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Texas Obituaries

 

Pace, Linda, 62; heiress was patron of arts in San Antonio where she established an international artists residency program; her father created Pace Picante Sauce in 1947; in San Antonio, July 2, 2007.

Page, Minnie Goodlow, 81; Dallas schoolteacher and community leader who served 13 years as president of Dallas Metro Section of the National Council of Negro Women; in Dallas, March 6, 1996.

Palmer, Lester E., 94; former Austin mayor and city council member who in the 1960s pushed construction of MoPac Boulevard, Loop 1, a major city thoroughfare; in Austin, Sept. 21, 2003.

Pappas, Pete H., 86; Dallas native was son of Greek immigrants who with his family built the chain of Pappas Restaurants; in Houston, Dec. 18, 2005.

Pardee, Jack, 76; football legend was one of Bear Bryant’s “Junction Boys,” played six-man football at Christoval, went on to NFL playing for Rams and Redskins, coached U of H Cougars and, in the pros, the Bears, Redskins and Oilers; in Houston, April 1, 2013.

Paredes, Américo, 83; writer, folklorist and one of the founders and first director of the University of Texas Mexican American Studies program; in Austin, May 5, 1999.

Parker, Fess, 85; TV’s Davy Crockett and Daniel Boone, actor was born in Fort Worth and grew up in San Angelo; in California, March 18, 2010.

Parker, Walt, 92; was a five-term legislator who helped development of the University of North Texas, worked decades as NFL referee; in Denton, Jan. 22, 2010.

Parr, Archer; 75; last son of the South Texas political dynasty; served as Duval County judge from 1959 to 1975 and three years in federal prison; grandson of state Sen. Archie Parr and nephew of George Parr; in Alice, Nov. 2, 2000.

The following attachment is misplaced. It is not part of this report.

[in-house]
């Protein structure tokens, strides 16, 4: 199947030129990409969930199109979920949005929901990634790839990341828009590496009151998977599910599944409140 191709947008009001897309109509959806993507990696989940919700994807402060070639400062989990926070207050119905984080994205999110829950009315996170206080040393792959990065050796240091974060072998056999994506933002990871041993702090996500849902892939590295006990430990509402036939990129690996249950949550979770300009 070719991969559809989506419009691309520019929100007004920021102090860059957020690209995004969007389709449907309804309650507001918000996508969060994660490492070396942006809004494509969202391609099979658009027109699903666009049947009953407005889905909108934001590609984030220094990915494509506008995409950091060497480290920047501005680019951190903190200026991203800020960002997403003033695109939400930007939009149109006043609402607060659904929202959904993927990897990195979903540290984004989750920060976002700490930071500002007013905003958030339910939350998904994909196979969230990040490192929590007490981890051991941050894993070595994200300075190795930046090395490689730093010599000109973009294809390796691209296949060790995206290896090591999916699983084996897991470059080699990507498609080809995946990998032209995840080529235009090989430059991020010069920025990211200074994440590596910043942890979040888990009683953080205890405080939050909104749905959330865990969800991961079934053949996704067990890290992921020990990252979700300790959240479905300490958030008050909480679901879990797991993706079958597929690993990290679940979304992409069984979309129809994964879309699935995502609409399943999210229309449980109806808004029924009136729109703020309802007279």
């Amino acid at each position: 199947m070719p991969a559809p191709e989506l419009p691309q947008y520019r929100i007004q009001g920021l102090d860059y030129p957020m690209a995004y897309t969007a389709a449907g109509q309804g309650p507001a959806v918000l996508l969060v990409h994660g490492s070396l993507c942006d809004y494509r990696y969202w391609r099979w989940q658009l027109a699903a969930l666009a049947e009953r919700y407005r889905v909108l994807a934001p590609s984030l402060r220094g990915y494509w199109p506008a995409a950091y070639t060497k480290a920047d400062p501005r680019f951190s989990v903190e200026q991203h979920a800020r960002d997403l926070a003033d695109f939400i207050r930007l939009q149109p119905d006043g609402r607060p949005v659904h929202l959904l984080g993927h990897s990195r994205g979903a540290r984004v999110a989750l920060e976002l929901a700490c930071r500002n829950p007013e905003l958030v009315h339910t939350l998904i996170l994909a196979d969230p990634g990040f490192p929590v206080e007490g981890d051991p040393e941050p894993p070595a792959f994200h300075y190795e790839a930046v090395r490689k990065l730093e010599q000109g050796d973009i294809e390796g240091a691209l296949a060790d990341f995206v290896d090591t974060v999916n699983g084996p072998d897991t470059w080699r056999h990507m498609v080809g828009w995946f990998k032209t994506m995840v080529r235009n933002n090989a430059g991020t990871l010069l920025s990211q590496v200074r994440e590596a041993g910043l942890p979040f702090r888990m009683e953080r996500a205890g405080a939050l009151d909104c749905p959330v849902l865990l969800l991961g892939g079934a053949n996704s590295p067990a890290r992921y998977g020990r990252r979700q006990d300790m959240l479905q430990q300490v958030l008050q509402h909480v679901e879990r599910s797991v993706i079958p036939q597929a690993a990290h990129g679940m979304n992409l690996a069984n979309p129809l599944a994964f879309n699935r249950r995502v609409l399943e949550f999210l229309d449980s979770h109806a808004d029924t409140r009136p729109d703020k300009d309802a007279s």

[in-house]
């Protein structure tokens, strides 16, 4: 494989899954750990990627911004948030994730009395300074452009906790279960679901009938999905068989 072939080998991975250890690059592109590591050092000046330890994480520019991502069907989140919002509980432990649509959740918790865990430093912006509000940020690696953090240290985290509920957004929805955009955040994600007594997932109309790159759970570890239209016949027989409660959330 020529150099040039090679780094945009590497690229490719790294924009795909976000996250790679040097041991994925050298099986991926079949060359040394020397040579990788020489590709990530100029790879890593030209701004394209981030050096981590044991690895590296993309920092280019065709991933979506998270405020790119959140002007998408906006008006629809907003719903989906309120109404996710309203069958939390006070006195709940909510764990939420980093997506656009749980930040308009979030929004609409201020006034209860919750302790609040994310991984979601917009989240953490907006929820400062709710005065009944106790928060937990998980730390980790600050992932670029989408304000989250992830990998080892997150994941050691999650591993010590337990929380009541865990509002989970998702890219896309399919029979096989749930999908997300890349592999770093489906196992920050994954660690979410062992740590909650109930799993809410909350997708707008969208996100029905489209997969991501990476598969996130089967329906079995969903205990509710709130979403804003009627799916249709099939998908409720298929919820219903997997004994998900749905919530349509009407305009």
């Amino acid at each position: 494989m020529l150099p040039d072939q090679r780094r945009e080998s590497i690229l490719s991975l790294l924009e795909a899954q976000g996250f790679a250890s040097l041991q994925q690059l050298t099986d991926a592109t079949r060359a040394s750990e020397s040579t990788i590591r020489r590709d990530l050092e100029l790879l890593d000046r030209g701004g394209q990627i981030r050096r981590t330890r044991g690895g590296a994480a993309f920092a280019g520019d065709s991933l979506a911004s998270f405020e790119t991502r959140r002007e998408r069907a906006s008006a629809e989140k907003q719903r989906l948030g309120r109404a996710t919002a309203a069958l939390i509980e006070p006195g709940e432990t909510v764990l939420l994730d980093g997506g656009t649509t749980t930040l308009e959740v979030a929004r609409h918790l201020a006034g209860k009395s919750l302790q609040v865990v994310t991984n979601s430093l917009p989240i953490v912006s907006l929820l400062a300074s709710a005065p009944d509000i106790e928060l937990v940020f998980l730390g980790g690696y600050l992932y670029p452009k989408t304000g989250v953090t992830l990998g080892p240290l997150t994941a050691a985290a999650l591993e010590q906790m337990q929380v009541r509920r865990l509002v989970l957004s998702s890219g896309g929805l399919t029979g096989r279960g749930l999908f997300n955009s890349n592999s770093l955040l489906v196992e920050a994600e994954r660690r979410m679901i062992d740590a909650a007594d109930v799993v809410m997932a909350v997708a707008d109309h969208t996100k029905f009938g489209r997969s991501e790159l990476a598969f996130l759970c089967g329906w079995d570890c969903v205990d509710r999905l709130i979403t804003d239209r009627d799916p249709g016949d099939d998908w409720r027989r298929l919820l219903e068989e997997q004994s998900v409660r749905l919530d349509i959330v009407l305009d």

Pass, Fred R., 87; Rogers native was a writer with The Dallas Morning News and served as editor of the Texas Almanac from 1973 to 1981; in Dallas, Aug. 6, 2006.

Passe, Loel, 82; broadcasting voice of Houston baseball for 25 years, first with the Houston Buffs and finally with the Astros; in Houston, July 15, 1997.

Pate, James Leonard, 67; former CEO of Pennzoil-Quaker State Co., assistant secretary of Commerce and economic spokesman for President Gerald Ford; in Houston, Jan. 18, 2003.

Patman, Bill, 81; state senator for 20 years and U.S. congressman for two terms 1981 to 1985 representing the Coastal Bend, son of longtime U.S. Rep. Wright Patman; in Houston, Dec. 9, 2008.

Patterson, Earl, 99; the oldest former drum major at Texas A&M University, in the 1920s helped start the Elephant Walk tradition; in Tomball, Aug. 4, 2002.

Patterson, Lucy Phelps, 68; longtime civic leader and first black woman elected to the Dallas city council in 1973; in Dallas, June 15, 2000.

Payne, Calvin III “Boots,” 78; Fort Worth pitmaster of Cousin’s Pit Barbecue, receiving national attention serving President Bush (41) and international recognition with EuroDisney operations; in Fort Worth, May 29, 2013.

Paxton, Bill, 61; Fort Worth native was the Hollywood star of such movies as Apollo 13, Titanic, and Twister, and many television projects including the 2015 miniseries Texas Rising, where he played Sam Houston; attended Aledo and Arlington Heights high schools; was involved in the beginning of Fort Worth’s Lone Star Film Festival in 2006; in Los Angeles, Feb. 25, 2017.

Peabody, Elizabeth, 75; art and drama patron, former State Fair of Texas creative arts director; in Dallas, Dec. 25, 1996.

Pearce, J. J., 88; former superintendent of Richardson schools from 1946 to 1970, guiding it from one rural campus to 44 schools; in Richardson, Sept. 10, 1995.

Pearle, Stanley, 92; optometrist who founded Pearle Vision in 1961, now with nearly 700 franchises; in Dallas, July 21, 2011.

Peña, Albert A. Jr., 88; four-term Bexar County commissioner, municipal court judge and pioneering civil rights leader; in San Antonio, July 3, 2006.

golfer Harvey Penick
Harvey Penick.

Penick, Harvey, 90; legendary golf instructor at the University of Texas and Austin Country Club; in Austin, April 2, 1995.